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The Cut: Remembering Deborah Turbeville, Kindred Spirit To Comme Des Garçons

Opening May 4 in conjunction with the Metropolitan Museum’s Comme des Garçons retrospective, a new exhibition at the Staley-Wise Gallery in Soho revisits photos of Comme des Garçons clothing by the late fashion photographer Deborah Turbeville. Titled “Deborah Turbeville, 1977–1981,” the gallery show features three series of photos: Comme des Garçons, Women in the Woods, and The Glass House. In Comme des Garçons images, models wear veils, loose-fitting button-downs, and tulle skirts in exaggerated shapes that the brand is known for.

Turbeville’s haunting photographs were often printed in black and white or sepia. She enjoyed altering her film, making scratches and tears to give the images a faded, mystical look that set her aesthetic apart from bright, clean-cut fashion spreads of the time. She had previously worked as a fashion editor; as a photographer, she was self-taught and projected a distinctly solemn taste in her art.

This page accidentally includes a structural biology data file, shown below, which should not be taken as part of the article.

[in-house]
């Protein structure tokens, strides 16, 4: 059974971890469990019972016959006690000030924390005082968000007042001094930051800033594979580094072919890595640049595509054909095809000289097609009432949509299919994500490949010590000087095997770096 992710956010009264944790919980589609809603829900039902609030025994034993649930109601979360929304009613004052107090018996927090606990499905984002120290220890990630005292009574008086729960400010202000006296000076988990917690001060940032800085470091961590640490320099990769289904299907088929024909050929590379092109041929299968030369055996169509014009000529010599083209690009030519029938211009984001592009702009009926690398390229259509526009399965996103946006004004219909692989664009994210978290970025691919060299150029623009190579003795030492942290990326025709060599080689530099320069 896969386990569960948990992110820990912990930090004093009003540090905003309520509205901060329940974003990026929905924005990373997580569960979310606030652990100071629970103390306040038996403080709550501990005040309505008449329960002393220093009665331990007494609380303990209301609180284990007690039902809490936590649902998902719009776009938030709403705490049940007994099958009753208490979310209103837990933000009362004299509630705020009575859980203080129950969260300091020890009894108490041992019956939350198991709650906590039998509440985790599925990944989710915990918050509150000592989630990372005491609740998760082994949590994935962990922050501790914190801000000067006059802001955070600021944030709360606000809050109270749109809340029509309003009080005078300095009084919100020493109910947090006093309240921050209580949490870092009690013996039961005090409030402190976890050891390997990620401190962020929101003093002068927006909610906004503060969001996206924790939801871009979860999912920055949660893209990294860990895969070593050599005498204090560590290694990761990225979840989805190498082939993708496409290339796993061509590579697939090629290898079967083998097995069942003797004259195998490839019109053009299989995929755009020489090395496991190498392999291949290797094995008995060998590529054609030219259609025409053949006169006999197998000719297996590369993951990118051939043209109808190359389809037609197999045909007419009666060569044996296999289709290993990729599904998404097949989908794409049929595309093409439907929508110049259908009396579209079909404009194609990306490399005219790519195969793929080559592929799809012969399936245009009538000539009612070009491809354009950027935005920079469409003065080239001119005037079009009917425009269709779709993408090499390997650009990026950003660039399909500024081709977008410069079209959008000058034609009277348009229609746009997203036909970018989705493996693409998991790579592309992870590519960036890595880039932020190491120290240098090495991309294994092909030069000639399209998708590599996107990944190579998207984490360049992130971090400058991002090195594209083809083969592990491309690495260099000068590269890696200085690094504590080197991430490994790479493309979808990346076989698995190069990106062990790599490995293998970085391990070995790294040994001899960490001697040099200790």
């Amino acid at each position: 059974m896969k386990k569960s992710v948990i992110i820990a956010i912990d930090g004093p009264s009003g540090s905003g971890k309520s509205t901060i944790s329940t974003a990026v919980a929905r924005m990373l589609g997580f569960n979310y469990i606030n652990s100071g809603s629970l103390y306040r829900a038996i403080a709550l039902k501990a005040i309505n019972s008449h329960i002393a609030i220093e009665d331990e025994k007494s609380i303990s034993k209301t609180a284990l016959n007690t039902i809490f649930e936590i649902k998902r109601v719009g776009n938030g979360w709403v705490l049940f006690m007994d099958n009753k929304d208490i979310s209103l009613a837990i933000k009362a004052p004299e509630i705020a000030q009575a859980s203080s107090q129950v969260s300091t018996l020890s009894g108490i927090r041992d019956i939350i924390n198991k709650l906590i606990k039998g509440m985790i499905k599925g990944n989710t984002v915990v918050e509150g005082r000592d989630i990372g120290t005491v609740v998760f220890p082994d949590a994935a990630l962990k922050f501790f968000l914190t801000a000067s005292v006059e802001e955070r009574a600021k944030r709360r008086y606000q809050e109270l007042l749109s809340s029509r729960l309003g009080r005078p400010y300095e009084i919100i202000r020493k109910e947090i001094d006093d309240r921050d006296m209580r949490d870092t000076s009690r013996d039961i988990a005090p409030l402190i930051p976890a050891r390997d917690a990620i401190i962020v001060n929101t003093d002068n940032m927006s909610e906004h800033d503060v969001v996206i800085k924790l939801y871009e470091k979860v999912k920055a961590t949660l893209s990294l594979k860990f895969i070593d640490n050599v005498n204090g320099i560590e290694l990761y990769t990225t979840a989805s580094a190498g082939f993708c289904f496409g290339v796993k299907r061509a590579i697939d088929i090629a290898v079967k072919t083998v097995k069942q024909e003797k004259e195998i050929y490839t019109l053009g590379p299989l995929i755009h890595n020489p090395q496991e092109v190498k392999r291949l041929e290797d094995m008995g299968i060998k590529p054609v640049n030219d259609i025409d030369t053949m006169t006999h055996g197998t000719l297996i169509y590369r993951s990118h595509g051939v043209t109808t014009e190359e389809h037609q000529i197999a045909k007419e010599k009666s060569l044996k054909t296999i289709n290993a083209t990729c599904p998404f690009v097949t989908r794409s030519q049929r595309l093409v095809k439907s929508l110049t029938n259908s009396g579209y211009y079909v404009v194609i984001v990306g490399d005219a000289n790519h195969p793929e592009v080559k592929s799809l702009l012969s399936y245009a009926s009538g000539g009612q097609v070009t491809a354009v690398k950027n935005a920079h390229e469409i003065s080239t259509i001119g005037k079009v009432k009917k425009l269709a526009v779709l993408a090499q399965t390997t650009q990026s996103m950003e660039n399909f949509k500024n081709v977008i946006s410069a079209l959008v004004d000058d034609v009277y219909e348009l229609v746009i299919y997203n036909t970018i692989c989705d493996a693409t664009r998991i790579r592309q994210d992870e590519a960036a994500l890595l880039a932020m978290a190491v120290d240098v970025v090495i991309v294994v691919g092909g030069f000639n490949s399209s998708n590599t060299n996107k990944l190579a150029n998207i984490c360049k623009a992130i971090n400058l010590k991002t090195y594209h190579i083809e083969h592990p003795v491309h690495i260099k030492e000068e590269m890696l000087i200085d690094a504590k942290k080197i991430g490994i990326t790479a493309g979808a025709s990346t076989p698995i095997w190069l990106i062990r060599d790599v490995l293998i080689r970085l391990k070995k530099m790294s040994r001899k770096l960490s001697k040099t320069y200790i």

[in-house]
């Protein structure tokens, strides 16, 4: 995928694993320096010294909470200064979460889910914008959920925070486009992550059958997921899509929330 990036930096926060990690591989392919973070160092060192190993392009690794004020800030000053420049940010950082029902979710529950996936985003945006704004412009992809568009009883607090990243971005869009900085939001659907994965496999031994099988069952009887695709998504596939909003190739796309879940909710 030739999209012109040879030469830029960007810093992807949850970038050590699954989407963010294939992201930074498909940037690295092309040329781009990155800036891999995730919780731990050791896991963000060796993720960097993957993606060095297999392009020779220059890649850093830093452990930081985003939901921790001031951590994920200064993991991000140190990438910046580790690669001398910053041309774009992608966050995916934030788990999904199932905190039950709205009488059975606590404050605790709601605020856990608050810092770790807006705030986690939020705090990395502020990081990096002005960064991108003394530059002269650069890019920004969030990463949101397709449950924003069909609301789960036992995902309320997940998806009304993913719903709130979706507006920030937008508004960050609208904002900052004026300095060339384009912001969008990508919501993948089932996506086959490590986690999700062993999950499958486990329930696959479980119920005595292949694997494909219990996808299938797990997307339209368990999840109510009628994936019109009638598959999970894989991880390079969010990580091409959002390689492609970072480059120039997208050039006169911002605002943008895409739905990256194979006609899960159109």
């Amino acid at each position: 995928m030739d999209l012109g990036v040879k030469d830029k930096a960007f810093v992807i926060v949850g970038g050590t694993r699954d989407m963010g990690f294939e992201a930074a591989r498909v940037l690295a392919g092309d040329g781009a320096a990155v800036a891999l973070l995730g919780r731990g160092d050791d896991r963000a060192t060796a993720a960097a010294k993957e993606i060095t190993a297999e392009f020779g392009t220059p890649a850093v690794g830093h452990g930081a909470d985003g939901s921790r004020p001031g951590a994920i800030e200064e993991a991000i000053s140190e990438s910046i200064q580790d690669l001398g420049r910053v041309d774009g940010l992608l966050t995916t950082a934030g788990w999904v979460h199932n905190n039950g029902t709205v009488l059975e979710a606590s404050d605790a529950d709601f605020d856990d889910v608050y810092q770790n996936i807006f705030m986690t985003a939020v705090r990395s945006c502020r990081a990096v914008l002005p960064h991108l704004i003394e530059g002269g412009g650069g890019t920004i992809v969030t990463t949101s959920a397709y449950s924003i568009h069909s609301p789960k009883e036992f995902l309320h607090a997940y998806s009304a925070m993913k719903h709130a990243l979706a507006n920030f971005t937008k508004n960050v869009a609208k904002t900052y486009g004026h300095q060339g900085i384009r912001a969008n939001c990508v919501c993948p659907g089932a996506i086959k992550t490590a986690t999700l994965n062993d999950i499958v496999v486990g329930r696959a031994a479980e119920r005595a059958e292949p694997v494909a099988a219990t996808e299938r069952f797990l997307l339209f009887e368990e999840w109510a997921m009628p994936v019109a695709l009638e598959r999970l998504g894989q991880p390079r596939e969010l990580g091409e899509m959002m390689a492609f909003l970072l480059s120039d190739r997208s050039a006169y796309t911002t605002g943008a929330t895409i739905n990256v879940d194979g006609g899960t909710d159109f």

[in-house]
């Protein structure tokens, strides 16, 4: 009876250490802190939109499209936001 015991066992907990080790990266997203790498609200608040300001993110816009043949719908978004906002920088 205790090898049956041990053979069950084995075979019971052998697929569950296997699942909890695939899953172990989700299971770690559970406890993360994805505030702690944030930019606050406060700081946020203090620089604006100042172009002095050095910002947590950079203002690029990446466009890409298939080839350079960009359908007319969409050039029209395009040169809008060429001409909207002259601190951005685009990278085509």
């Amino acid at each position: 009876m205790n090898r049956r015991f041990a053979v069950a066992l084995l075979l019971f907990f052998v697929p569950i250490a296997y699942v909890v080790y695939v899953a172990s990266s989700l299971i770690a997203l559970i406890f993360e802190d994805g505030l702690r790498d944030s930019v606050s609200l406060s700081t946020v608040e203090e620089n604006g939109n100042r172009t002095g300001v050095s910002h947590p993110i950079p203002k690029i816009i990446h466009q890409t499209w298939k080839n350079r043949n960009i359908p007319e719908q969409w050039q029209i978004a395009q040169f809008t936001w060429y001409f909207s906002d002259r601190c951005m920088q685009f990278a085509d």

Her beginnings are similar to those of Comme des Garçons designer Rei Kawakubo, who created her own avant-garde revolution as a self-taught fashion designer. Like Turbeville, Kawakubo rebelled against flashy mainstream fashion — her first collection debuted in Paris in 1981 with strikingly dark, somber tones. Around that time and again in 1985, in the same city, Turbeville photographed Comme des Garçons.

Click ahead to see images from the exhibition, on view until June 10. The show is accompanied by the launch of the photography book Deborah Turbeville Comme des Garçons 1981, out May 5 from Idea Publishing and sold at Dover Street Market, New York. 

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